Interview with Rod Marsden, Author of DRAGON QUEEN

What is your book about?

Dragon Queen is science fiction set in a future where the major cities of the world have become uninhabitable thanks to a Third World War. Minor cities have taken over.

There are mutant humans with scales and tails known as dragons. There is the belief that only male dragons can exist. Elanora, a female dragon, has been placed on an island out of harm’s way. If she stays there she can live a productive if rather dull existence. If she leaves she will be in danger from the high priestess that put her there.

The society that, in the beginning, Elanora is not a part of is made up of dragons, knights, mavericks, maidens and priestesses.  High priestesses rule the cities and large towns. The highest of the high governs the world. Dragons are at the bottom of the social ladder and are meant to stay there. Elanora could change that if she can but think fast and get the right people on side.

What inspired you to write this particular story?

I was picked on in kindergarten for being left-handed.

I was not good at mathematics in  primary and in high school. It didn’t seem to matter I was good at natural science, English and history. I thus had my own gutful of prejudice from those who should have known better because they were teachers. I wanted to write about this.

In Dragon Queen, boys are selected by priestesses to be trained as either knights or mavericks. Knights live shorter lives and die in combat against dragons. Mavericks have longer lives and are allowed to wed maidens. Nothing is fair in the selection process similar to the one in kindergarten that decided left-handed people were less than right-handed people.

Tell us a little about your main characters. Who was your favourite? Why?

Elanora is my favourite character. She is intelligent with an inner strength. She reminds me of my eldest sister who has those qualities. She gets things done. She is a black-scaled dragon with a spiked tail.

Ronald is like me on a good day. He is inquisitive and enjoys the outdoors. He is a silvery dragon with a smooth tail.  He was all for Elanora joining a group of renegade dragons led by Eric whose leadership abilities Elanora found questionable.

 Gregory is a knight who did not want to continue to face death two months out of twelve in the arena. After backing out, he formed his own group of knightly outlaws.

Toff is a younger knight than Gregory and an excellent thief. Toff lost his stomach for carnage the very first time he had to fight dragons. Gregory is like a father to Toff and tries to keep him out of trouble.

What was the most difficult part about writing the book?

An Australian playwright once said writing is easy. It’s the bloody re-writing that’s hard. I tend to agree. I had two editors help me out on Dragon Queen.

How does your environment/upbringing colour your writing?

I am an Australian and Dragon Queen is mainly set around where I live but in a futuristic Wollongong. I am a birder, also known as a twitcher. Flight fascinates me as does the search for Shangrila. What is it and can it ever be reached? What would you want it to be like? If it is a place where people, including dragons, only die of old age that would suit Elanora nicely. There are tiny islands off the coast of New South Wales that, for me, approach being Shangrila.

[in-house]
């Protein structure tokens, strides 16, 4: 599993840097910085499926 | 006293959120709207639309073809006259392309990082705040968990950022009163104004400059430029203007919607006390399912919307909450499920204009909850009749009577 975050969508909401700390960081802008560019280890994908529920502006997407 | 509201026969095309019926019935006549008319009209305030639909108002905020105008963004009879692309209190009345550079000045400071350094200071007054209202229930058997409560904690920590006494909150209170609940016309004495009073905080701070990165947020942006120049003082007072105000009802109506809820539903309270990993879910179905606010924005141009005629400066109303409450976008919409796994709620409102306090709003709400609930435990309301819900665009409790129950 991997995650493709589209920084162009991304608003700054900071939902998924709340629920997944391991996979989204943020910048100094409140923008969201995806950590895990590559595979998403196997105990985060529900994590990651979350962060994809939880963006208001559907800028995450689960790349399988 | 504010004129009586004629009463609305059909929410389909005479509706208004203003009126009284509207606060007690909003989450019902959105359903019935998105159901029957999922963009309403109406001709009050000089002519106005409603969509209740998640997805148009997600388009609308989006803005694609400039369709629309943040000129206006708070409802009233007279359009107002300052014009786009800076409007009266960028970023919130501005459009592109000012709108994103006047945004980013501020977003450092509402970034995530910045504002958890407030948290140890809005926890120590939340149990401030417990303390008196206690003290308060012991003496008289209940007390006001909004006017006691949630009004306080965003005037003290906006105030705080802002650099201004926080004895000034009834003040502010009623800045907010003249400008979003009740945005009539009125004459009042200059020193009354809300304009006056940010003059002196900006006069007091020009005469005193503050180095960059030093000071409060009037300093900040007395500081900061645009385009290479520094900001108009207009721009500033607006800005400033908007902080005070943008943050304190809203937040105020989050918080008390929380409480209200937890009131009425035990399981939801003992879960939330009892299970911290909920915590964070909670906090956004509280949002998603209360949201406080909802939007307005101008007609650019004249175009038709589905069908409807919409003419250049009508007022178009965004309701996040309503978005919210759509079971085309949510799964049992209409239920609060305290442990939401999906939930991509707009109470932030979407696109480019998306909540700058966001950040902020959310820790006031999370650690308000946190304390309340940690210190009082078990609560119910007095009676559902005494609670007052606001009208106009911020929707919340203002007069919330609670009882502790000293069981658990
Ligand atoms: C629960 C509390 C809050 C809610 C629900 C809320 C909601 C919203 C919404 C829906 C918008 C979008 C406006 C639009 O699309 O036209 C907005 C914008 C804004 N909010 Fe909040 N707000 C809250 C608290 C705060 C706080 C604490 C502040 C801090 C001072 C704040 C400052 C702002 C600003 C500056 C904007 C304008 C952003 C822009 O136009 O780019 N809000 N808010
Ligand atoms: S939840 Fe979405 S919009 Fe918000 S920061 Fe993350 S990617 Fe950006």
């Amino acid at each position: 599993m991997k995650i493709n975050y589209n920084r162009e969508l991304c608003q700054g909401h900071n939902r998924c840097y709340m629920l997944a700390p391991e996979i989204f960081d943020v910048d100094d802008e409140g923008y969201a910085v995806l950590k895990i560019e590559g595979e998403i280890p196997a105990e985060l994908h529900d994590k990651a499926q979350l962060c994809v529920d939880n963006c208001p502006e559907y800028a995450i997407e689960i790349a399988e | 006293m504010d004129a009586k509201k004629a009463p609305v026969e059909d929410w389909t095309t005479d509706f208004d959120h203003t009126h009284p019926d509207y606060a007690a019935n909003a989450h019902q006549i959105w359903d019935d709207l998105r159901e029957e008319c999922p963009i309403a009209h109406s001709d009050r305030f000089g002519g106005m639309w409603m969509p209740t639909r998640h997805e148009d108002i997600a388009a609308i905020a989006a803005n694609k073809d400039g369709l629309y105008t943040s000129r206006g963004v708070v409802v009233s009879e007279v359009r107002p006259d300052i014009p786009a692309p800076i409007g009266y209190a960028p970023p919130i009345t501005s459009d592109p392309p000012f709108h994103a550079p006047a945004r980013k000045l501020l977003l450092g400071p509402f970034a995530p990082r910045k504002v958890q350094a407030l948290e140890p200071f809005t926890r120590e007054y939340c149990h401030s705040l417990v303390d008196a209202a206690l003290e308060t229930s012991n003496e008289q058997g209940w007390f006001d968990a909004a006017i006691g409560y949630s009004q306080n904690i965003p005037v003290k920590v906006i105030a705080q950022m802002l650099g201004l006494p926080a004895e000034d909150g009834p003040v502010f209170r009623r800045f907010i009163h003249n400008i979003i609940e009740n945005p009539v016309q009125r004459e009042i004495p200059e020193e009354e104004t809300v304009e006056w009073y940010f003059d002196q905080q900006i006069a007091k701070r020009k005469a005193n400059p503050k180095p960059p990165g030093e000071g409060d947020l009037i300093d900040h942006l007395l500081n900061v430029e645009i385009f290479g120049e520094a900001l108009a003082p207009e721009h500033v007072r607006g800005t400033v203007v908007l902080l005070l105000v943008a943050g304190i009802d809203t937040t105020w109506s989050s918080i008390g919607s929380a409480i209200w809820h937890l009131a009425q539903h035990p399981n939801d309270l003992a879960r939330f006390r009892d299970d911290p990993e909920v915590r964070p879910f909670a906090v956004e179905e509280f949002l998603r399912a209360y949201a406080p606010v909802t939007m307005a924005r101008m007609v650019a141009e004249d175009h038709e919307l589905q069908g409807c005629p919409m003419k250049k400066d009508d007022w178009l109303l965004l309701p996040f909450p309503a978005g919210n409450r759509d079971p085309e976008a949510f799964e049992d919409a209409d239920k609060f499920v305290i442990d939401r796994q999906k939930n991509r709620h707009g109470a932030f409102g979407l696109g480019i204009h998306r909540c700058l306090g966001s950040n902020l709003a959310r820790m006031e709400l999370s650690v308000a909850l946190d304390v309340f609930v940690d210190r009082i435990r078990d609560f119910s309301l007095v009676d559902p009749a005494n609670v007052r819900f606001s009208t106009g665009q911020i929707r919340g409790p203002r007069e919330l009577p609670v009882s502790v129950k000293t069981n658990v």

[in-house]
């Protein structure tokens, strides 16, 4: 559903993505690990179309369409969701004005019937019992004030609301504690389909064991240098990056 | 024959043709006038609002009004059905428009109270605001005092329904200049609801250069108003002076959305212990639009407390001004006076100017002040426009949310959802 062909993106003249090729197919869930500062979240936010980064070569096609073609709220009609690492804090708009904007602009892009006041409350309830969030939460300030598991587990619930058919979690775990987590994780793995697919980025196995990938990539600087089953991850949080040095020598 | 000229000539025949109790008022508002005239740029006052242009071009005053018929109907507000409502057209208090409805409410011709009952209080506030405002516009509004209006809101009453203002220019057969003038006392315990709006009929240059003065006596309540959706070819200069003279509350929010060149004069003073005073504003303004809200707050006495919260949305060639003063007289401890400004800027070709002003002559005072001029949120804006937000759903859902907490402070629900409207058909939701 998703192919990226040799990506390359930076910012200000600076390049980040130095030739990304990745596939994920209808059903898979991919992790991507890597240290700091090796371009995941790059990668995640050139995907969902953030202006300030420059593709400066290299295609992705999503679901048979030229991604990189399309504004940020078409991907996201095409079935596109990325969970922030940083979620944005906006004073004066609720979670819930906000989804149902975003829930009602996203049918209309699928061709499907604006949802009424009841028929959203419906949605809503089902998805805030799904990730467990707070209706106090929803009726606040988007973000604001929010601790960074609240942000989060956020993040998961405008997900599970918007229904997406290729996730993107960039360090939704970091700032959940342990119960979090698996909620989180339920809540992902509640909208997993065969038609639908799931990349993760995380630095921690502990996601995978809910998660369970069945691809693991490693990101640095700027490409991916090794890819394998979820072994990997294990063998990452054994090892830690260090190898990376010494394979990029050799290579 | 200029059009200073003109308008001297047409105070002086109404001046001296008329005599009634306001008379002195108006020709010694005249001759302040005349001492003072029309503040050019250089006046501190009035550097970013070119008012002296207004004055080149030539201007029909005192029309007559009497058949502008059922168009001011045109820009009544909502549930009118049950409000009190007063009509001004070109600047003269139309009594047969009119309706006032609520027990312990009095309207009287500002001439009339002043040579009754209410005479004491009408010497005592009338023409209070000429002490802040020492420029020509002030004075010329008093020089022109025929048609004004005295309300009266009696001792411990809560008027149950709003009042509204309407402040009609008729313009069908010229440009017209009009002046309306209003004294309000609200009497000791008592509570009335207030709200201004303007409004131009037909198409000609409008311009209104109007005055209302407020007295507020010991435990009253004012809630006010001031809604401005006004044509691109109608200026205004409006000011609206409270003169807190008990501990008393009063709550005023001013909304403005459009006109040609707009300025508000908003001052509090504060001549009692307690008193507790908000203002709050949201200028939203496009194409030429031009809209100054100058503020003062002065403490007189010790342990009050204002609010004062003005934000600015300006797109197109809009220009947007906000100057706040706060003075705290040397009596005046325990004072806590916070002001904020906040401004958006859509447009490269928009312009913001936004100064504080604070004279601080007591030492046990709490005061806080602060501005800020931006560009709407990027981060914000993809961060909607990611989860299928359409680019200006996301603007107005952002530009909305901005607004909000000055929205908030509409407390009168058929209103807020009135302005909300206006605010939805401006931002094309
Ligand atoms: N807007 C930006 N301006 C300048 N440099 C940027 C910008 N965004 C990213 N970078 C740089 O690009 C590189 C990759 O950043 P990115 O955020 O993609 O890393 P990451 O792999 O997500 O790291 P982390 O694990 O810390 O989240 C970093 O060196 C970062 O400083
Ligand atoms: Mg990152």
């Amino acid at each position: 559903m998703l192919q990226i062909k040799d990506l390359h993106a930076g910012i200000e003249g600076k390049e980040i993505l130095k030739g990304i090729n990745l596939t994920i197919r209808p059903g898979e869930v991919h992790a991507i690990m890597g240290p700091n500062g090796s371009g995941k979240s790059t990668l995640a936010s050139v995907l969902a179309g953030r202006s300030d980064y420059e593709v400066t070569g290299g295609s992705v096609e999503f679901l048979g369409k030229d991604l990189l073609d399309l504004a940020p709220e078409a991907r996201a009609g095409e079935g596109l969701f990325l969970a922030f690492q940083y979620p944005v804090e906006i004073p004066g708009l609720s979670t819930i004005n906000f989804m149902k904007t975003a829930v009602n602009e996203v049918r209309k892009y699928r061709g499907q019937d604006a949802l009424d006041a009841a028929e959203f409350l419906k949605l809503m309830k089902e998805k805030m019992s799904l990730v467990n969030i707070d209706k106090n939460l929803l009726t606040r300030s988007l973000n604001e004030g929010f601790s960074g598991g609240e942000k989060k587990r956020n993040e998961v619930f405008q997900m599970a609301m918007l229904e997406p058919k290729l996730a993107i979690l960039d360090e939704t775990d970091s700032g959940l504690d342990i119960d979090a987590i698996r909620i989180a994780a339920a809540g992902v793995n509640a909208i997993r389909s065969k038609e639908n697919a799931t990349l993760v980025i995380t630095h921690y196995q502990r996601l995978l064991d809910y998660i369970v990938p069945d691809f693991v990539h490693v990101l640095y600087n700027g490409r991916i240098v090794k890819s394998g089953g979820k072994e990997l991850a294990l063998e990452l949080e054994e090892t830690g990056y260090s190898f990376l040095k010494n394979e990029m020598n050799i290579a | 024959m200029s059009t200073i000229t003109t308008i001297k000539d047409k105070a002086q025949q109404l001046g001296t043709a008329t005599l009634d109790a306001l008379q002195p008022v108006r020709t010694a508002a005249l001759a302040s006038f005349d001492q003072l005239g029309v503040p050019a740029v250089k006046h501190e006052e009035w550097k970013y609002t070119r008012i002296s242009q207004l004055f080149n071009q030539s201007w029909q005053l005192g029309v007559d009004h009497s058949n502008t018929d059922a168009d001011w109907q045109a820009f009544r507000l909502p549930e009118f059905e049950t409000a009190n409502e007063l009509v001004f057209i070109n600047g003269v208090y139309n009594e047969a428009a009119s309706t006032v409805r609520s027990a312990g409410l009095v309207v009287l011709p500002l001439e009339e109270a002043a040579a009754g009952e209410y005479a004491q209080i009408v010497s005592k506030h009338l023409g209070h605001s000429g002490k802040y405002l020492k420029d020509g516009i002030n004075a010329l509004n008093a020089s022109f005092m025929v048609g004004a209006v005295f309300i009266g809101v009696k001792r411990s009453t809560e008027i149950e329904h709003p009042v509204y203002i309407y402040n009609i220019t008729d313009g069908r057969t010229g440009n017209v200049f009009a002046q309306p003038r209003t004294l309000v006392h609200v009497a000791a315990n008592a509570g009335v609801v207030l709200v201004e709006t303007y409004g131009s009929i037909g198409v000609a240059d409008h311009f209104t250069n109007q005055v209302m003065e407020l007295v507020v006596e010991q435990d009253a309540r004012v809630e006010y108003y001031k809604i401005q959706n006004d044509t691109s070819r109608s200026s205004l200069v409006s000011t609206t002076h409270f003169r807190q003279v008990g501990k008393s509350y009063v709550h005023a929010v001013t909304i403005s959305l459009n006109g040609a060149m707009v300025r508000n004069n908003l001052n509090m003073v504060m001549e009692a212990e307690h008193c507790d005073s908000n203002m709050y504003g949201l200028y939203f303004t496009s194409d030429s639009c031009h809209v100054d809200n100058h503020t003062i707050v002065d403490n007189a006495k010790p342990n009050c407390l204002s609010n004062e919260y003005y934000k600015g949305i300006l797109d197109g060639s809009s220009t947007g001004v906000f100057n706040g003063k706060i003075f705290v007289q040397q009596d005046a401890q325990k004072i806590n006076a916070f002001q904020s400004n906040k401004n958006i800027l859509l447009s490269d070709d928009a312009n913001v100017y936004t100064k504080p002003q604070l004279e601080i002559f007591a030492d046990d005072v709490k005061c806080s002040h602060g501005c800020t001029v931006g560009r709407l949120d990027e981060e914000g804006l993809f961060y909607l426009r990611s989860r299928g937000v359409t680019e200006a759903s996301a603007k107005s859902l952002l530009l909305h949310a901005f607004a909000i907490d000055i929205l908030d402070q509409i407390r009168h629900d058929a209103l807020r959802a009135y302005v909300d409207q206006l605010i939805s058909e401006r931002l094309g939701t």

Do you have any rituals that you follow before sitting down to write?

I make coffee unless, of course, I am on a train. I have done some of my best writing while travelling on a train.

Are you writing to reach a particular kind of reader?

When I was younger I was inspired by George Orwell’s 1984 and Aldous Huxley’s Brave New World. I remain a big Star Trek fan. It is my hope that I can reach the next generation of readers that appreciate the novels I have just mentioned. Also those television shows and the paperbacks that grew out of them.  

Have you always wanted to be a writer?

Yes. I have always wanted to be a writer.

What writer influenced you the most?

No one writer. First there was H.G.Wells then Ray Bradbury, Robert E. Howard, George Orwell, Aldous Huxley, and Lyn McConchie.

How have you marketed and promoted your work?

My publisher Barbara Custer, through Goddess Fish, is promoting Dragon Queen.

What words would you like to leave the world when you are gone?

Shoot with a camera and not a gun. The wildlife I have loved and have filmed remains there, in various wilderness locations, for others to enjoy. The photos are enough for me. I don’t want something dead in my lounge room. I would like to be remembered as the bird man of the south coast of New South Wales, Australia since locals are beginning to see me that way. The words I would leave? Go out, look around and, with a camera, make the invisible, visible.    

What are your future plans? What will you bring to the literary world besides more stories?

I have articles in various issues of the Illawarra Birder’s newsletters. With each article I include a selection of my photographs. That will continue. I have over 200 of my street art photographs in Wollongong Library. Then there is my website that includes blurbs and photographs. I comment on the writing of others. 

What one word describes how you feel when you write?

The word is elated.

What is something you never leave home without (apart from keys, money and phone)?

I rarely leave home without my camera.

Who designed your cover?

Steve Carter and Antoinette Rydyr designed my cover. They are top Australian artists with over twenty year’s experience. I was very lucky to get them. 

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